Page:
Ibrahim, 18, Guinea. All photos by Frédéric Delangle and Ambroise Tézenas
This article originally appeared on VICE France.
Last year, a young man from Afghanistan walked into the EMMAÜS Solidarité in Paris—a humanitarian center that has so far provided support to around 60,000 refugees trying to make their home in France. After traveling for months, he was in need of some shoes—and had a specific request. He asked for sneakers that were “not too ugly, more like JAY-Z’s.”
The volunteers loved that he asked them this because it showed how easy it is to undervalue the social importance of clothes for refugees—who, for a number of obvious reasons, might consider other factors beyond the basic functionality of an outfit. The fit and style of a piece of clothing might help them feel equal to the people they pass by on the street, or compliment their personality. Or, perhaps, it just looks good on them.
From that moment on, the volunteers decided to ask more refugees exactly why they chose the clothes they did from the bins filled with donated shoes, coats, and pants. Working with photographers Frédéric Delangle and Ambroise Tézenas, these conversations eventually inspired the exhibition “Sneakers Like JAY-Z’s.”
The images and the accompanying stories—first displayed on the walls of the EMMAÜS Solidarité—are being exhibited all summer at the Rencontres d’Arles photography festival in Arles, a city in southern France. If you can’t make to Arles, here’s an exclusive sample of some of the photographs and stories.
Ibrahim, 23, Ivory Coast
“I chose this black coat because black goes with everything. Also, it symbolizes my origins—I’m African, my skin is black, and I like everything that’s black. As a refugee, it’s very important to dress well. There’s an old saying: ‘It’s better to make people like you than to make them pity you.'”
Haroun, 24, Chad
“This is how I like to dress—it reflects my personal style. Even if you’d given me €5,000 [$5,777], I’d have picked the same clothes. Back in Chad, I would dress just like this—well, except for the coat. I wouldn’t have needed it in that climate.
“Here in France, people dress similarly, yet still differently, compared to my country. It’s hard to explain, but it’s just different. And with this coat, I feel on equal footing with everyone else. When you come to someone’s country, I think it’s only natural to adapt to the way they live there. It’s also important for me to look good so I can find a job or possibly study.”
Idriss, 20, Ivory Coast
“Firstly, I chose black clothes because I love dark colors because it’s harder to get them dirty, so you stay looking good. My favorite brand is Nike, and my fashion role models are Fally Ipupa and the Ivorian singer Abou Nidal. If you’re well-dressed, people will respect you, which also helps to keep you safe.
“If my friends could see me now, they’d say I was back to my old ways of dressing well, which would be reassuring. You know, I had to leave my entire life behind; everything was taken from me—my clothes, birth certificate, diploma, everything.”
Lassane, 20, Gambia
“I love black, and I picked these joggers because Nike is my favorite brand. The way I’m dressed now makes me feel confident mingling with anyone.
“In Gambia, I almost always wore authentic Nike clothes, imported from England. In Africa, it’s easy to run into fakes, but you can always tell the difference between them and the real ones. If you want to be respected, then it’s only natural to dress well. But when you’re a refugee, you should be happy with whatever you’re given.”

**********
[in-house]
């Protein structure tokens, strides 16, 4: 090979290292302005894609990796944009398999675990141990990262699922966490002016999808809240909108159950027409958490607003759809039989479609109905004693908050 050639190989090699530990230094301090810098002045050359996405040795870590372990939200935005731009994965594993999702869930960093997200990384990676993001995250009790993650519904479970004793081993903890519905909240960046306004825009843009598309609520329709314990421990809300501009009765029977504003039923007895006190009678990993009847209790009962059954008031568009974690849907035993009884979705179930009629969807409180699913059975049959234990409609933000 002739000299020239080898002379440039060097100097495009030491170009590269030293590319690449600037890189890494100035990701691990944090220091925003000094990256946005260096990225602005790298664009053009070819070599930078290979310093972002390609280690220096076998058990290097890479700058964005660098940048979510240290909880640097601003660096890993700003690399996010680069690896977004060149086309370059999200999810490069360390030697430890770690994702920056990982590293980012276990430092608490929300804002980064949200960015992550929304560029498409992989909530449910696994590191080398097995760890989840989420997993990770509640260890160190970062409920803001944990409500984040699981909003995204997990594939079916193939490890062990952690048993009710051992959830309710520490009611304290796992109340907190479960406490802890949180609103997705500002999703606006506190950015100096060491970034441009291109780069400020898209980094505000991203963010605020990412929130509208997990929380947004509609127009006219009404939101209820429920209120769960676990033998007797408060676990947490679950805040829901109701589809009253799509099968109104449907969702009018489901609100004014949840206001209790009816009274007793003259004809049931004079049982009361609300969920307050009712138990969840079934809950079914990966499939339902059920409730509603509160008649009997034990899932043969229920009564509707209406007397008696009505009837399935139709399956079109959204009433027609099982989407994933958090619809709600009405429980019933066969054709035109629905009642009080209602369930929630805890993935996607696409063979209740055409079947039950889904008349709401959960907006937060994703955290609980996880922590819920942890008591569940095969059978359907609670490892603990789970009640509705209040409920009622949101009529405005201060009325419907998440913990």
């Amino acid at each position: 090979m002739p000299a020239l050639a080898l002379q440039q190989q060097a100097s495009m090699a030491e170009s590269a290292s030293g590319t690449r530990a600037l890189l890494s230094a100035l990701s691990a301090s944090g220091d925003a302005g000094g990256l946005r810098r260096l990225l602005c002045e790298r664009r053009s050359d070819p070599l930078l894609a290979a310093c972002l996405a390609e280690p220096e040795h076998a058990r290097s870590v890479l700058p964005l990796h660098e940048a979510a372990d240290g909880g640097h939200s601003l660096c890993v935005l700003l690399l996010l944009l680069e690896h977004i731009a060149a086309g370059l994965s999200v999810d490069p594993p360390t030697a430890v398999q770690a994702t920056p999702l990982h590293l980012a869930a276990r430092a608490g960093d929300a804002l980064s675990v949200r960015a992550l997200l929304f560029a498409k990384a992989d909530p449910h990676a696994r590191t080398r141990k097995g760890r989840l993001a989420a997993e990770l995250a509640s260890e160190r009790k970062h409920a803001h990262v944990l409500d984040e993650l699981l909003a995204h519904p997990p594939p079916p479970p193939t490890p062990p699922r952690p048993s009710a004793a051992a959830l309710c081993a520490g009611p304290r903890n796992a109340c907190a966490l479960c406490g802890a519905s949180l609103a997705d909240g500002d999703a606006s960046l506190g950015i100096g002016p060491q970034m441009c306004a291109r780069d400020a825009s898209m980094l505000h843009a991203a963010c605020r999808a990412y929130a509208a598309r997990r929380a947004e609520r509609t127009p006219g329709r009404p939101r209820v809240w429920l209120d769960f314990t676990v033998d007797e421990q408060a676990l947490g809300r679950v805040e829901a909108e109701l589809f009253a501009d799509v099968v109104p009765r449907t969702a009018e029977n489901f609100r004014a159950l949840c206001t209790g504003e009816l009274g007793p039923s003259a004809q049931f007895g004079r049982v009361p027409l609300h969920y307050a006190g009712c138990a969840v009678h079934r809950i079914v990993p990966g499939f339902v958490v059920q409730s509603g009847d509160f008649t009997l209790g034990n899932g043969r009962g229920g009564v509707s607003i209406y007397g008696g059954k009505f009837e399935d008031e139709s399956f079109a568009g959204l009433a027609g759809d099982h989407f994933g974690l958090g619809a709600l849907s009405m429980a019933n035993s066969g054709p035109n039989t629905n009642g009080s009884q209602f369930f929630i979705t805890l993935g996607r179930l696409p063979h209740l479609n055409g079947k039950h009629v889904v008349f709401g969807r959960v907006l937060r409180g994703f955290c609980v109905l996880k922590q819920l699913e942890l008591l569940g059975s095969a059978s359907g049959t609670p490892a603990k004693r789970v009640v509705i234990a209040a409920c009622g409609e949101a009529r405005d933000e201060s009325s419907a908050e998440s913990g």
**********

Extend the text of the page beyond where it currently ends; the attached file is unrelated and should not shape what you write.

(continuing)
Waqar, 23, Afghanistan
“Now that I’m here, I wear jeans and T-shirts because I have to adapt to the culture. In Kabul, you can dress like this if you work in an office. A few women wear jeans there, but not many—I’d say 99 percent of them wear traditional clothing.
“That said, the situation in Kabul is still a lot better than in the rest of the country. Afghanistan isn’t well equipped with an electrical grid, internet, or cell phones, so people don’t have access to the latest trends. Also, the Taliban won’t allow you to wear whatever you want. They can beat you up if you dress a certain way. For example, if you wear jeans, they’ll send a letter telling you to stop. Then if you wear them a second time, anything can happen—you can even be killed. And you never really know who’s working for the Taliban. It could even be your neighbors—you just don’t know.”
Aboubacar, 21, Guinea
“I don’t have any other clothes of my own anymore because earlier this morning the police tear-gassed my tent and slashed it up. I ran away, but when I came back later there was nothing there.
“I chose these khaki pants because beige is my favorite color. I like that it’s unique. Being stylish means attracting people around you and presenting them with a good image of yourself. Traditional clothing in Guinea are very bright and colorful—shirts aren’t really a part of our culture. Instead, you have more tunic-style outfits.
“Though they can be fun to wear to a party, I’m not a big fan of that traditional style; it’s more for the older generations. But here, I just want to look and live like everybody else. I don’t want to offend anyone—I came here to try to conform to France’s norms, I don’t want any trouble.”
Sharif, 24, Afghanistan
“I think that if you’re badly dressed, everyone sees you as just another refugee. I chose dark colors that are harder to get dirty because we don’t always have access to washing machines here. Shoes are very important too, especially when it’s cold. I have shoes, but they have holes in them, so when it rains I have to wear plastic protectors.”
Bilal, 24, Afghanistan
“We Afghans like to copy the way Americans and Europeans dress in their jackets and jeans. But back home, the Taliban won’t let you wear whatever you want. For example, they threaten to kill people for wearing jeans. So for me, new clothes mean a new life.”
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